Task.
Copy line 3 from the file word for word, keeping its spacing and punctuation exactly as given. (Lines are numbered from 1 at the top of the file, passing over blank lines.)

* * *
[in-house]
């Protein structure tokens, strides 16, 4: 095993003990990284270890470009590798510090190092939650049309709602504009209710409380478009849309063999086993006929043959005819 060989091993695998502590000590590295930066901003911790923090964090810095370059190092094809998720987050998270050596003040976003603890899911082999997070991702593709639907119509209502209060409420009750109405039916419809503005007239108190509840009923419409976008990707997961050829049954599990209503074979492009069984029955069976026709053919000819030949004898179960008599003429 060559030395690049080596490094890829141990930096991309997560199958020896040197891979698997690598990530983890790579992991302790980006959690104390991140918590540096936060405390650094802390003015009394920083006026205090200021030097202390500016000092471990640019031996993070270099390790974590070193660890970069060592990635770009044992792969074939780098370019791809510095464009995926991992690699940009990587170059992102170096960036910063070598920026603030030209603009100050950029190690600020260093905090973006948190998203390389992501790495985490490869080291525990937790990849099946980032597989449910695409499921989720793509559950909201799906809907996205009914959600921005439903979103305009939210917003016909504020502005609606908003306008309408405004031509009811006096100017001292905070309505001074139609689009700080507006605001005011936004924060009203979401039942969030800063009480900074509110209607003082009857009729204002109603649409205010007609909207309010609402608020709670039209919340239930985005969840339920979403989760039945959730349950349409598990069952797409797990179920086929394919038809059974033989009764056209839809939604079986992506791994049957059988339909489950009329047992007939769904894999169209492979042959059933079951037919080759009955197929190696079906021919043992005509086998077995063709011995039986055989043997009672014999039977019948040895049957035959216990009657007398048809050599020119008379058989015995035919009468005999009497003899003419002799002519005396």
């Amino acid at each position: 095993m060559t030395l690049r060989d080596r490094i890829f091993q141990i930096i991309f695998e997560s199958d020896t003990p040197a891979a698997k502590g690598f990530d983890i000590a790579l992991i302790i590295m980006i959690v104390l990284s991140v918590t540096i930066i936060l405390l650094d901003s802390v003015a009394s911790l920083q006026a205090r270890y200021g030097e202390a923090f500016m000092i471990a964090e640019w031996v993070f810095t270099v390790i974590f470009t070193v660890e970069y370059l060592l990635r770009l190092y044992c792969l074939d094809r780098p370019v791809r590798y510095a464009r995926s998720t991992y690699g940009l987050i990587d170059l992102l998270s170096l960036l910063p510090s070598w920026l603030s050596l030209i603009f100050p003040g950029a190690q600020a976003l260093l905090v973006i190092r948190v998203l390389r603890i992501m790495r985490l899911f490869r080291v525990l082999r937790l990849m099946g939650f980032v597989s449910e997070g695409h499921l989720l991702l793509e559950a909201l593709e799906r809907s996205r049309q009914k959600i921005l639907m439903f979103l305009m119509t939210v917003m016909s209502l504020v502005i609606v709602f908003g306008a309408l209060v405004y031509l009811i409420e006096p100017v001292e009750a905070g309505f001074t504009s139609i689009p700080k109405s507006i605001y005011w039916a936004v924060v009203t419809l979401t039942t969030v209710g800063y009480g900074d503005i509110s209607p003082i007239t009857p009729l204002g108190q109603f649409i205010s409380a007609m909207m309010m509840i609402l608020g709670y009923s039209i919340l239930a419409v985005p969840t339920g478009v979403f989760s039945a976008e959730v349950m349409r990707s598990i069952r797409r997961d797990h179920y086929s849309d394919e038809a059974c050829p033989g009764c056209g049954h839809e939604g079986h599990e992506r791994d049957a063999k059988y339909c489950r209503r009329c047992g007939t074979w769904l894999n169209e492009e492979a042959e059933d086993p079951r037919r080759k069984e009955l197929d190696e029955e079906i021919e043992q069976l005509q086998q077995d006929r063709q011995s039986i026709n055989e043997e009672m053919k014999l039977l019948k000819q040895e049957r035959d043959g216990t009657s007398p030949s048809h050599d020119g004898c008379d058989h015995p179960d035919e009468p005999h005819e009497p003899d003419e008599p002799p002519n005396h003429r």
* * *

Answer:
């Amino acid at each position: 095993m060559t030395l690049r060989d080596r490094i890829f091993q141990i930096i991309f695998e997560s199958d020896t003990p040197a891979a698997k502590g690598f990530d983890i000590a790579l992991i302790i590295m980006i959690v104390l990284s991140v918590t540096i930066i936060l405390l650094d901003s802390v003015a009394s911790l920083q006026a205090r270890y200021g030097e202390a923090f500016m000092i471990a964090e640019w031996v993070f810095t270099v390790i974590f470009t070193v660890e970069y370059l060592l990635r770009l190092y044992c792969l074939d094809r780098p370019v791809r590798y510095a464009r995926s998720t991992y690699g940009l987050i990587d170059l992102l998270s170096l960036l910063p510090s070598w920026l603030s050596l030209i603009f100050p003040g950029a190690q600020a976003l260093l905090v973006i190092r948190v998203l390389r603890i992501m790495r985490l899911f490869r080291v525990l082999r937790l990849m099946g939650f980032v597989s449910e997070g695409h499921l989720l991702l793509e559950a909201l593709e799906r809907s996205r049309q009914k959600i921005l639907m439903f979103l305009m119509t939210v917003m016909s209502l504020v502005i609606v709602f908003g306008a309408l209060v405004y031509l009811i409420e006096p100017v001292e009750a905070g309505f001074t504009s139609i689009p700080k109405s507006i605001y005011w039916a936004v924060v009203t419809l979401t039942t969030v209710g800063y009480g900074d503005i509110s209607p003082i007239t009857p009729l204002g108190q109603f649409i205010s409380a007609m909207m309010m509840i609402l608020g709670y009923s039209i919340l239930a419409v985005p969840t339920g478009v979403f989760s039945a976008e959730v349950m349409r990707s598990i069952r797409r997961d797990h179920y086929s849309d394919e038809a059974c050829p033989g009764c056209g049954h839809e939604g079986h599990e992506r791994d049957a063999k059988y339909c489950r209503r009329c047992g007939t074979w769904l894999n169209e492009e492979a042959e059933d086993p079951r037919r080759k069984e009955l197929d190696e029955e079906i021919e043992q069976l005509q086998q077995d006929r063709q011995s039986i026709n055989e043997e009672m053919k014999l039977l019948k000819q040895e049957r035959d043959g216990t009657s007398p030949s048809h050599d020119g004898c008379d058989h015995p179960d035919e009468p005999h005819e009497p003899d003419e008599p002799p002519n005396h003429r």